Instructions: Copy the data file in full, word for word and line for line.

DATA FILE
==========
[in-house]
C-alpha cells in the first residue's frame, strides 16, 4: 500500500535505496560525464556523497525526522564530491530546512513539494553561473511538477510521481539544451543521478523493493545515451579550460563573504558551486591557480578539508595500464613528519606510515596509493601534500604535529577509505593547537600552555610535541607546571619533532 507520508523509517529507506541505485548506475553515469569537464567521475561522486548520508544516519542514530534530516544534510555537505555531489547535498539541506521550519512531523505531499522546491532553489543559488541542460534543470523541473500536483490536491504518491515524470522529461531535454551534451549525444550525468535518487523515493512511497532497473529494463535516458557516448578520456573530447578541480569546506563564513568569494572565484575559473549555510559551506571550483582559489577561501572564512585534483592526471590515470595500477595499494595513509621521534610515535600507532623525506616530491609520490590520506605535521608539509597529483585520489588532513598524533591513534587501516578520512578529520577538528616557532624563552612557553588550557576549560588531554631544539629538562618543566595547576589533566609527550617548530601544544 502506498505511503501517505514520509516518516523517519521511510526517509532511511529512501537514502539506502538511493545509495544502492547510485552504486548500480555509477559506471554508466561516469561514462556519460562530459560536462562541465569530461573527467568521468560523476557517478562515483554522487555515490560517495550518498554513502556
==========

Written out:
[in-house]
C-alpha cells in the first residue's frame, strides 16, 4: 500500500535505496560525464556523497525526522564530491530546512513539494553561473511538477510521481539544451543521478523493493545515451579550460563573504558551486591557480578539508595500464613528519606510515596509493601534500604535529577509505593547537600552555610535541607546571619533532 507520508523509517529507506541505485548506475553515469569537464567521475561522486548520508544516519542514530534530516544534510555537505555531489547535498539541506521550519512531523505531499522546491532553489543559488541542460534543470523541473500536483490536491504518491515524470522529461531535454551534451549525444550525468535518487523515493512511497532497473529494463535516458557516448578520456573530447578541480569546506563564513568569494572565484575559473549555510559551506571550483582559489577561501572564512585534483592526471590515470595500477595499494595513509621521534610515535600507532623525506616530491609520490590520506605535521608539509597529483585520489588532513598524533591513534587501516578520512578529520577538528616557532624563552612557553588550557576549560588531554631544539629538562618543566595547576589533566609527550617548530601544544 502506498505511503501517505514520509516518516523517519521511510526517509532511511529512501537514502539506502538511493545509495544502492547510485552504486548500480555509477559506471554508466561516469561514462556519460562530459560536462562541465569530461573527467568521468560523476557517478562515483554522487555515490560517495550518498554513502556